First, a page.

While I do not think that a draft is a good idea, something still needs to change. These guys are exhausted – and all the nation is currently doing is exploiting them.

When I get addresses for these friends (and another one about to leave in March, too), I will immediately post them.

Here's a good Irish tune about their patriots: click here

Copyright © 2009, Ben Shaw
All Rights Reserved

Monday, February 2, 2009

And Then The Ships

Three years ago I swore that I would never set foot on a ship again. In hindsight, I should have clarified that I was referring to US Navy vessels, which are renowned for their lavish amenities, high ceilings, and gourmet cuisine. Right. They’re small, filthy, rickety, and they do what boats do on the open ocean – sway.

While I have been lucky enough to fly most places the Marine Corps sent me, I did have the unpleasant experience of “floating” to Iraq for my second of three tours. I would prefer prison. Prison has better food.

To my great displeasure, we were berthed on a Navy LSD-50, which is approximately 300-some feet long – and used primarily for amphibious landings from LCACs (giant, twin jet turbine hovercraft) that deploy from the ship’s bowels. During our pre-deployment training we had invested weeks in practicing getting and off the ship – which struck me as odd. The only thing Marines don’t practice is the one thing that SHOULD practice – combat. But anyway, we’d load all our vehicles onto the LCAC, launch out to sea, land on the beach, and spend the next thirty minutes trying not to drive over each other. Usually we’d get at least one vehicle stuck. Practice didn’t make perfect; it simply gave anybody watching the impression that we’re a bunch of clowns. We had them fooled, though. We weren’t clowns, we were monkeys with guns.

Better put, we know how to drive humvees, so we weren’t the idiots. The idiots were the Marine Corps logistics people that despite extensive training in how to load, unload, plan, and otherwise coordinate a major troop movement, always reek of failure. Unloading the vessel took hours, and loading it back up took even more. When it came time to leave, we were just as unprepared. Weeks of “practice sailing” around the Atlantic, as well as loading and unloading, had produced little more than a massive carbon footprint. We were operating sixteen diesel humvees, though that paled in comparison to the fact that the ship burned about 10,000 gallons of fuel a day. And we broke a lot of things – like our trucks.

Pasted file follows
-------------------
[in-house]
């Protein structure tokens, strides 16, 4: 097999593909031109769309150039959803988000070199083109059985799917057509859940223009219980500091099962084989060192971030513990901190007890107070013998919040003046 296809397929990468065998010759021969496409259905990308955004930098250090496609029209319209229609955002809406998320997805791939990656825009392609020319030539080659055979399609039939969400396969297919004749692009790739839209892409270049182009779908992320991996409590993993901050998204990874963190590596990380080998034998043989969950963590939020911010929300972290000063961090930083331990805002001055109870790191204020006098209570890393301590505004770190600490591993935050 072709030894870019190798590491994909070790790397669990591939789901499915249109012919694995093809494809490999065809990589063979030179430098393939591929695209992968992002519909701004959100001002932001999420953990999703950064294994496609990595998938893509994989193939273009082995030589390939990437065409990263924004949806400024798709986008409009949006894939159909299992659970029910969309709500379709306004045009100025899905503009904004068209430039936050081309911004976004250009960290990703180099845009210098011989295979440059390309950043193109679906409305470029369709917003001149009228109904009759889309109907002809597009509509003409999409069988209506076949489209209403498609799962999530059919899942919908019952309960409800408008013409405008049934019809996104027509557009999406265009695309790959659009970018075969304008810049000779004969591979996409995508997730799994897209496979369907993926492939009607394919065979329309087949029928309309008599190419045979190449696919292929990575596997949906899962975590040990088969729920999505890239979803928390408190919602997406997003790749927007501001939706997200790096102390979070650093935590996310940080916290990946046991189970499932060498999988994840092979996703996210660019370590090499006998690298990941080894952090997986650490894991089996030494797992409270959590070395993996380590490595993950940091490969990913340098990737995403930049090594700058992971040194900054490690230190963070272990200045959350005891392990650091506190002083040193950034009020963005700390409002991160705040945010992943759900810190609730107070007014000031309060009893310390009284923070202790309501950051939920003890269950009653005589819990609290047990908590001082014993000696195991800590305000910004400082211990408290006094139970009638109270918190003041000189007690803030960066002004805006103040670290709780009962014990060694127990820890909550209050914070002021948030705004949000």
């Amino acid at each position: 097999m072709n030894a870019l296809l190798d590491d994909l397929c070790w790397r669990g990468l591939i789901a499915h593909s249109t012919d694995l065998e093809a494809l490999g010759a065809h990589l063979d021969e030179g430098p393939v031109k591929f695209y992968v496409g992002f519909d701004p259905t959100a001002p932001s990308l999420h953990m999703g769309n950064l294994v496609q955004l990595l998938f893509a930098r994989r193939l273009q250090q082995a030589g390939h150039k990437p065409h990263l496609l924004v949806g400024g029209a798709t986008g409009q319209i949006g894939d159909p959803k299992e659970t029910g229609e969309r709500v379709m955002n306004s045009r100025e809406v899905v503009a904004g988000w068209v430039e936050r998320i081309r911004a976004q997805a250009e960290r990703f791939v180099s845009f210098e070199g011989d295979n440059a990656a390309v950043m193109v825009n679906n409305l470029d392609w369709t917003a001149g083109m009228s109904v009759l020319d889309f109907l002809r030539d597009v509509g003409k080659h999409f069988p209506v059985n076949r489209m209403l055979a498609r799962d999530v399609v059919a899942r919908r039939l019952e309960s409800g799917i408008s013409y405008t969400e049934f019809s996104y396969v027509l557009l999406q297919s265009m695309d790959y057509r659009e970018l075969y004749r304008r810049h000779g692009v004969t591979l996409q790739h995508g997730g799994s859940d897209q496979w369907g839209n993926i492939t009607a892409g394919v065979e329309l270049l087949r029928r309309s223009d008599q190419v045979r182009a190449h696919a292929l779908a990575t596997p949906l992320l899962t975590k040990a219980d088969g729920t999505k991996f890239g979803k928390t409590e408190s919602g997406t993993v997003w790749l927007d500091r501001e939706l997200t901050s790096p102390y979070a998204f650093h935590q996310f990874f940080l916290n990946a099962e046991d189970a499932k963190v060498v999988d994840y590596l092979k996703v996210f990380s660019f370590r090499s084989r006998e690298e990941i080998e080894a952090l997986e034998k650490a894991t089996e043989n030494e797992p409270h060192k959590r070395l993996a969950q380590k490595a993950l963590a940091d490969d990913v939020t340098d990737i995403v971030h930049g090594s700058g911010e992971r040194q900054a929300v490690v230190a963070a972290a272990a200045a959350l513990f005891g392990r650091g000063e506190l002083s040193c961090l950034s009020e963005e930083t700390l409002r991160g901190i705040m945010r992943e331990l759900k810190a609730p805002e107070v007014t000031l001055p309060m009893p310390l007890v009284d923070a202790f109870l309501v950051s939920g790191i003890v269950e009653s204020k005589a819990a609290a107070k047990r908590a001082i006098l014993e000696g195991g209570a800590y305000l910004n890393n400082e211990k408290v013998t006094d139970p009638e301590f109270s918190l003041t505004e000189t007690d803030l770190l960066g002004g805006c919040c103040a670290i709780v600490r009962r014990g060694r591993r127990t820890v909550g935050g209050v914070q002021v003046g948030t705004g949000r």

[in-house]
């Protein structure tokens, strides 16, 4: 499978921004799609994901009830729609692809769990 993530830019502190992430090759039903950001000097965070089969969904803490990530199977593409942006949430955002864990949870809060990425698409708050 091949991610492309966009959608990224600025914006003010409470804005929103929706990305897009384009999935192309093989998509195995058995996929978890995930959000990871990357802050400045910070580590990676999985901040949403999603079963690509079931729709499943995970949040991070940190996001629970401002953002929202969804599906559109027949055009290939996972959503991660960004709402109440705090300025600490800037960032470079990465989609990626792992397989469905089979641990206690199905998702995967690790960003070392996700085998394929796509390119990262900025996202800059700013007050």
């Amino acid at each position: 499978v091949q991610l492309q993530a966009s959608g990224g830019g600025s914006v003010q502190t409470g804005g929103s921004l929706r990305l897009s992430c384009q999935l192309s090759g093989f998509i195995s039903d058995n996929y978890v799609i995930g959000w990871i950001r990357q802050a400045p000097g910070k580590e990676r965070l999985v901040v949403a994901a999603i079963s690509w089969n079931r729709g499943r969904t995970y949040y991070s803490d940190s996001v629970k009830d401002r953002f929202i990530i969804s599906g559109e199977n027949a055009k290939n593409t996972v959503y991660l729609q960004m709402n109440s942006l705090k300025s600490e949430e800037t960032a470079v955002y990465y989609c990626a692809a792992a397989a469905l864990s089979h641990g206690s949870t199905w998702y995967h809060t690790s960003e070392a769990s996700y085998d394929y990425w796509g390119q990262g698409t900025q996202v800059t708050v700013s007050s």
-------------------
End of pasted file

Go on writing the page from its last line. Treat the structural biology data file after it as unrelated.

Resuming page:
The sad fact is that when we did our final load, at least one of our trucks completely broke down as soon as it was parked. Over the course of the next few weeks, it did nothing but sit there and bleed fluids all over the well-deck – which got us screamed at. A mechanic came and looked at it, but couldn’t do much. Rather than put it all back together, he just left a heap of parts in the back seat. The ship was turning into a junk yard.

Between damages already incurred when we got on the ship, and damages that came from having a constant dose of sea salt misting over all our vehicles, the end result was sixteen rusted, barely functional vehicles. Yet we were still considered a battalion asset. Sure.

Part of the problem was that the vehicles were ancient – most of them outbound for their THIRD tour to Iraq, complete with blown up engines, slipping transmission, collapsed suspension, and a host of other problems that manifested as soon as we landed in Kuwait.

The sea takes its toll on metal, and with our hulks already rusted and in sad shape, they were further ruined by sitting immobile for a few weeks on the ocean. Naturally, whatever paint was still on them began to rust, and we were yelled at every two or three days that we needed to all troop down to the well-deck and “bust rust.” Nevermind that you don’t have any tools, find some – ask the Navy guys. They should be nice and loan you some stuff.

So we’d crawl all over the vehicles, trying to remove any rust we found and protect against further damage. Yet nobody had any sealing lubricants, either, so we ended up borrowing a five-gallon bucket of axle grease from the Navy guys and lathering up our trucks with poorly applied smears of goop – which later hardened into a lacquer and looked even more ridiculous. Somebody yelled at us to paint them instead of just coating the rust with grease, but oh yeah, there’s no paint. I mixed a small batch that I borrowed from the Navy, again, but you can’t apply paint to anything that’s been coated in grease – and you can’t take off the grease without solvents – which they also didn’t have. The fact is that they probably DID have all this stuff, but just didn’t want to give it to us. We got yelled at a lot for that, too – constantly asking the Navy for things. Yet we didn’t have anything we needed.

Ship life, however, is all sorts of fun. With the profusion of personnel on the ship cause by our presence, the average wait to eat lunch or dinner was about an hour and forty-five minutes. And then you’d be served some unidentifiable crap that didn’t even fill you. In fact, there were times when the ship ran dangerously low on food – such that hunger fights broke out, specifically when it was obvious that the Navy servers were giving more food to the Navy guys than to the Marines. I’m thankful nobody was detained, because the Marine Corps order still allows for incarcerated troops to be restricted to bread and water. No thanks.